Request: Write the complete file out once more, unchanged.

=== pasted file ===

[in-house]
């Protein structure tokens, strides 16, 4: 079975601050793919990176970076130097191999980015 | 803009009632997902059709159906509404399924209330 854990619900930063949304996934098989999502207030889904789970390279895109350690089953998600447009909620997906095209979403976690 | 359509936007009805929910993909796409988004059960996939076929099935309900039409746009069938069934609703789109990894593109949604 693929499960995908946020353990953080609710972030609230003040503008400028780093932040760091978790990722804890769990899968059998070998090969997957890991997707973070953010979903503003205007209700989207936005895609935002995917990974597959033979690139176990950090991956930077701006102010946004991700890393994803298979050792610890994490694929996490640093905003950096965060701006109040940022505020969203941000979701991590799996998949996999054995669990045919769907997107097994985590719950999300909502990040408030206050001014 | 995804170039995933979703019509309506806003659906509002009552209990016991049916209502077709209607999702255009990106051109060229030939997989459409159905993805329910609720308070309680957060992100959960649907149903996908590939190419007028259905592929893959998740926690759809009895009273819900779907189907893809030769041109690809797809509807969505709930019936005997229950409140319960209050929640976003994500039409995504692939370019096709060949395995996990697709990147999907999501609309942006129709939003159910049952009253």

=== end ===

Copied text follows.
[in-house]
């Protein structure tokens, strides 16, 4: 079975601050793919990176970076130097191999980015 | 803009009632997902059709159906509404399924209330 854990619900930063949304996934098989999502207030889904789970390279895109350690089953998600447009909620997906095209979403976690 | 359509936007009805929910993909796409988004059960996939076929099935309900039409746009069938069934609703789109990894593109949604 693929499960995908946020353990953080609710972030609230003040503008400028780093932040760091978790990722804890769990899968059998070998090969997957890991997707973070953010979903503003205007209700989207936005895609935002995917990974597959033979690139176990950090991956930077701006102010946004991700890393994803298979050792610890994490694929996490640093905003950096965060701006109040940022505020969203941000979701991590799996998949996999054995669990045919769907997107097994985590719950999300909502990040408030206050001014 | 995804170039995933979703019509309506806003659906509002009552209990016991049916209502077709209607999702255009990106051109060229030939997989459409159905993805329910609720308070309680957060992100959960649907149903996908590939190419007028259905592929893959998740926690759809009895009273819900779907189907893809030769041109690809797809509807969505709930019936005997229950409140319960209050929640976003994500039409995504692939370019096709060949395995996990697709990147999907999501609309942006129709939003159910049952009253």